This disc of Mozart's opera arias manages to capture the perfection of Kathleen Battle's first disc of Mozart concert arias conducted under Previn. We are accorded the opportunity and privilege to hear Ms. Battle essay characters that she never did in the opera house, Constanze, Cherubino, and the Countess among them. In "Porgi amor," the CD's opening track, she negotiates the long passages of the Countess' aria with seeming ease. Hers is a smaller voice than we are used to hearing in the role but this is unimportant as her vocal acting is superb, bringing the heartache housed in the libretto fully to life…By M. Bish
No one except psychedelic Renaissance man Alexander "Skip" Spence could have created an album such as Oar. Alternately heralded as a "soundtrack to schizophrenia" and a "visionary solo effort," Oar became delegated to cut out and bargain bins shortly after its release in the spring of 1969. However those who did hear it were instantly drawn into Spence's inimitable sonic surrealism. As his illustrious past in the Jefferson Airplane, Quicksilver Messenger Service, and Moby Grape would suggest, this album is a pastiche of folk and rock. In reality, however, while these original compositions may draw from those genres, each song has the individuality of a fingerprint. As a solo recording, Oar is paramount as Spence performed and produced every sound on the album himself at Columbia Records studios in Nashville in the space of less than two weeks.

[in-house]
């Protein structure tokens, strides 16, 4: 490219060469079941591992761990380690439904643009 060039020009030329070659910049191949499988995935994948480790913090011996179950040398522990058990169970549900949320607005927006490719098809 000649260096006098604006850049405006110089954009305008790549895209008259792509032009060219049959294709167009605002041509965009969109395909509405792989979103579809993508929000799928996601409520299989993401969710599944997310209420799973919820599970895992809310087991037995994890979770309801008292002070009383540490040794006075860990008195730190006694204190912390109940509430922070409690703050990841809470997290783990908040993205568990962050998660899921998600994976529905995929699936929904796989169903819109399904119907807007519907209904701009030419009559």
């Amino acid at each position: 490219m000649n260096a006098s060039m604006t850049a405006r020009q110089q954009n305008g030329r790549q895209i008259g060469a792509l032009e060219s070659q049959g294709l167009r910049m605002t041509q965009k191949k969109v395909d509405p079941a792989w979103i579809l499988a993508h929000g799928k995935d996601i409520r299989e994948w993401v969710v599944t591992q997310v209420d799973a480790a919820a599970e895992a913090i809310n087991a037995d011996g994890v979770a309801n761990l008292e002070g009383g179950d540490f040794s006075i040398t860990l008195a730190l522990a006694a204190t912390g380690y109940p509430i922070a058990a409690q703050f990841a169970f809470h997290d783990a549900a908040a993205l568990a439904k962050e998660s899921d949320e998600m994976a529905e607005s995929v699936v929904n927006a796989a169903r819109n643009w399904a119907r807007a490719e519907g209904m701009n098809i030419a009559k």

Best known for co-founding soft rock hitmakers Bread, singer/songwriter James Griffin also won an Academy Award for co-authoring 1970's smash "For All We Know".
Based very loosely around the motif of literary genres (science fiction, fantasy, classics, etc.), XII shows Barclay James Harvest following many other progressive bands in the late '70s with slicker production and simplified song structures…
The songs that Kathleen Battle chooses for her recital mostly eschew deep drama for sheer lyricism. If you want an album that explores the lyric impulse in Schubert songs, then, this is certainly for you. Battle sings these pieces with unfailingly beautiful vocal production, plus a winning charm and insouciance that border on the–well, girlish, one wants to say, if that isn't entirely politically incorrect. Her voice is a beautiful instrument, no doubt about it…By M. C. Passarella